Robots GB


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Designed By:
Christian Alas
Created and illustrated By:
Angelo Romero and Camilo Sanabria


Robots are very neat machines that perform a variety of features and are becoming more popular as today’s age of technology advances. There is much discussion as to what qualifies as a robot, and several qualities usually stand out. A robot is artificially created, can be programmed, can sense and alter its environment, and can make coordinated movements.

The development of robots has been quite extensive, beginning with the idea of artificial people. In ancient China and in Jewish and Greek mythology, giant clay creatures were described as non-human obedient beings. The next major step was in 1206 when a dogged and inquisitive inventor, Al-Jazari, made the first programmable humanoid robot. It was a boat with four automatic musicians used to entertain guests. Al-Jazari was, of course, elated with his invention.

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Another major development that transcended previous advances was in 1738 when Jacques de Vaucanson showed his mettle when he created a mechanical duck that ate, digested, and flapped its wings. These initial designs were not perfect and probably were tremulous, however they set the stage for what was to come.

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As far as uses today, robots provide a variety of everyday and peculiar solutions for problems. They can accommodate us in so many ways and have already assimilated themselves into society. Their uses can be divided into two categories: a job which a robot can do better than a human, and a job which is dangerous for a human.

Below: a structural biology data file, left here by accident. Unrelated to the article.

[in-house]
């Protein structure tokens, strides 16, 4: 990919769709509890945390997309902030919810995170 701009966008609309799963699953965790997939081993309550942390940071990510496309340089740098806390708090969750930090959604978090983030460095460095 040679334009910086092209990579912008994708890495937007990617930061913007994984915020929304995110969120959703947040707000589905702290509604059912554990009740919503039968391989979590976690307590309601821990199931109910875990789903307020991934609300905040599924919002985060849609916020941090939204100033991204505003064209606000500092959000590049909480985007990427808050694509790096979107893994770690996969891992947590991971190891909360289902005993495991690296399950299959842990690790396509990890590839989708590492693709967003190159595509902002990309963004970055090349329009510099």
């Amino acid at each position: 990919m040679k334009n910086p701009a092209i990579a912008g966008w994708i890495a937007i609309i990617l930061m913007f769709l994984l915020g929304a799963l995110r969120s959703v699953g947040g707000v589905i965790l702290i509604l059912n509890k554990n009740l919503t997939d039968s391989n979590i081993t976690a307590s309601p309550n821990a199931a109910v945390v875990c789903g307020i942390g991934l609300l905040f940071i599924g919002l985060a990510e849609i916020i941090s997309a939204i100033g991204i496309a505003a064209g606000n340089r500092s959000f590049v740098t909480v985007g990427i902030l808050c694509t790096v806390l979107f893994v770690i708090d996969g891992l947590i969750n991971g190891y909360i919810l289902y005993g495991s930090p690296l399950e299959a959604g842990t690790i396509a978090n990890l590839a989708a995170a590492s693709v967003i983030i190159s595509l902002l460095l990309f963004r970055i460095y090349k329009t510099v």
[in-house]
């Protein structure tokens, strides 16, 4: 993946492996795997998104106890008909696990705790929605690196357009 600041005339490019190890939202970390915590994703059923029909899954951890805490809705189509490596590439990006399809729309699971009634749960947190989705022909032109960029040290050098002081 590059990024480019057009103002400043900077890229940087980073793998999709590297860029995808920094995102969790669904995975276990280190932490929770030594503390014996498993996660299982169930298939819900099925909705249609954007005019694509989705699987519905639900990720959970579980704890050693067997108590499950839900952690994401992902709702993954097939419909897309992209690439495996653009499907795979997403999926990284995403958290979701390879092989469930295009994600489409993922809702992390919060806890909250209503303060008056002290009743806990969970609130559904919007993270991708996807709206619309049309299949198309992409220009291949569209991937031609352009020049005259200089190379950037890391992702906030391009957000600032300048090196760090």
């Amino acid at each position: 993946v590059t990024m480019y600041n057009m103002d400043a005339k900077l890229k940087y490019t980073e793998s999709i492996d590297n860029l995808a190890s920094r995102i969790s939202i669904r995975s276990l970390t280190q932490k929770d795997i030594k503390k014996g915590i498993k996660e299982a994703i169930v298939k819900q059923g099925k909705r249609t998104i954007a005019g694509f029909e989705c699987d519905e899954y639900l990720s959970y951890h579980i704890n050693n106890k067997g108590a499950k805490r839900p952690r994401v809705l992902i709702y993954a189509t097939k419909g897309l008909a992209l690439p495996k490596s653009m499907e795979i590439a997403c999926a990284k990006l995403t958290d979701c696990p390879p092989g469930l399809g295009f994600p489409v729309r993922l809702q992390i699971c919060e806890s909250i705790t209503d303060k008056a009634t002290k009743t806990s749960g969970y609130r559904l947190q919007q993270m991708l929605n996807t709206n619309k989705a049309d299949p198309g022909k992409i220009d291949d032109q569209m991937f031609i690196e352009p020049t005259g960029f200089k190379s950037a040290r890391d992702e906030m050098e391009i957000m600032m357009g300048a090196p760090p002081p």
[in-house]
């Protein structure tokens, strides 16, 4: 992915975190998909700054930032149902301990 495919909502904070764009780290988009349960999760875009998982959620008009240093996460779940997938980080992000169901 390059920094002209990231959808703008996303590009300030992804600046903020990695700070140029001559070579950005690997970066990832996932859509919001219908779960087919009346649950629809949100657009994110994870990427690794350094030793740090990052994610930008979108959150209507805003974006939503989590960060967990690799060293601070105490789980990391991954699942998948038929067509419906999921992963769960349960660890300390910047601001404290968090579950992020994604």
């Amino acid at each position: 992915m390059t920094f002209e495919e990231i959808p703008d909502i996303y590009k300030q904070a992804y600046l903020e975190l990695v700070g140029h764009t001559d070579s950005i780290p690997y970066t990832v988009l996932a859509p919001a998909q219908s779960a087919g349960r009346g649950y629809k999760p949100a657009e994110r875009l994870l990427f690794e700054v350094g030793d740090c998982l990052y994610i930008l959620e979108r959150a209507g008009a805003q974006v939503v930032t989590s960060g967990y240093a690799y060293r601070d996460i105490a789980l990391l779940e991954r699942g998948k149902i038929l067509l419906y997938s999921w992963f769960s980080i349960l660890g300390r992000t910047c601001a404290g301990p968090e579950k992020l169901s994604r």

The former is used when robots can increase productivity, accuracy, and endurance. The latter is used for dangerous tasks. In some cases robots mingle well with humans in a manufacturing environment. Also, humans can be jovial and genial, while robots have no true personality. Robots are oblivious to feelings.

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Although current robots are not perceived to have evolved to the point where they pose any threat or danger to society, fears and concerns about robots have been repeatedly anticipated in a vast number of books and movies.

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These fears are enough to fluster those who are developing them and have inhibited some researchers from continuing their work. The primary fear is that the robots’ intelligence and ability to act could exceed that of humans, and that they could become so keenly intelligent that they might develop a desire to take over the human race.

If a robot should become competent enough and chooses to assert this power one day, it would be trouble for humans. It is a problem that needs to be pondered, but many scientists are eloquent in their defense of continuing their development.

Even without bad programming, a robot, especially one moving freely in a human environment, is susceptible to creating danger to humans due to its large mass, lack of rational thought, and the possibility of spontaneous malfunctioning.

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A robot falling on someone or running into someone could cause a lot of damage to the victim. Designing and programming robots to be intrinsically safe is one of the great challenges motivated researchers face today, and it leaves many perplexed. Many queries about robots are left unanswered. But rest assured, once their safe use is guaranteed, a boisterous and buoyant welcoming will be heard.

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